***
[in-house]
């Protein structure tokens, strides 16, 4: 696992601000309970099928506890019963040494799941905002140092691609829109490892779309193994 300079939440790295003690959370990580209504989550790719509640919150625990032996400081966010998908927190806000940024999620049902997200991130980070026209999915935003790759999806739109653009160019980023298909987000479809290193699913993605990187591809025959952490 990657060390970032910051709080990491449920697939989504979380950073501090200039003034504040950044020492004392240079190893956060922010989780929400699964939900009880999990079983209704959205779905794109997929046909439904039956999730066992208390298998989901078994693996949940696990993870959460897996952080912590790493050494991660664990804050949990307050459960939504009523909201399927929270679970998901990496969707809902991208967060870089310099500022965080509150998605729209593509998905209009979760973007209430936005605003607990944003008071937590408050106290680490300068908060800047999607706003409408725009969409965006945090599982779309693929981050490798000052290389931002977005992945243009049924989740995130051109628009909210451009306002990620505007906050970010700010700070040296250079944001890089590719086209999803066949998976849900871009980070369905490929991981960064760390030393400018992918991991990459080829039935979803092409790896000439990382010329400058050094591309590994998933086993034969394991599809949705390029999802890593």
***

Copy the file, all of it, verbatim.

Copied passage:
[in-house]
């Protein structure tokens, strides 16, 4: 696992601000309970099928506890019963040494799941905002140092691609829109490892779309193994 300079939440790295003690959370990580209504989550790719509640919150625990032996400081966010998908927190806000940024999620049902997200991130980070026209999915935003790759999806739109653009160019980023298909987000479809290193699913993605990187591809025959952490 990657060390970032910051709080990491449920697939989504979380950073501090200039003034504040950044020492004392240079190893956060922010989780929400699964939900009880999990079983209704959205779905794109997929046909439904039956999730066992208390298998989901078994693996949940696990993870959460897996952080912590790493050494991660664990804050949990307050459960939504009523909201399927929270679970998901990496969707809902991208967060870089310099500022965080509150998605729209593509998905209009979760973007209430936005605003607990944003008071937590408050106290680490300068908060800047999607706003409408725009969409965006945090599982779309693929981050490798000052290389931002977005992945243009049924989740995130051109628009909210451009306002990620505007906050970010700010700070040296250079944001890089590719086209999803066949998976849900871009980070369905490929991981960064760390030393400018992918991991990459080829039935979803092409790896000439990382010329400058050094591309590994998933086993034969394991599809949705390029999802890593």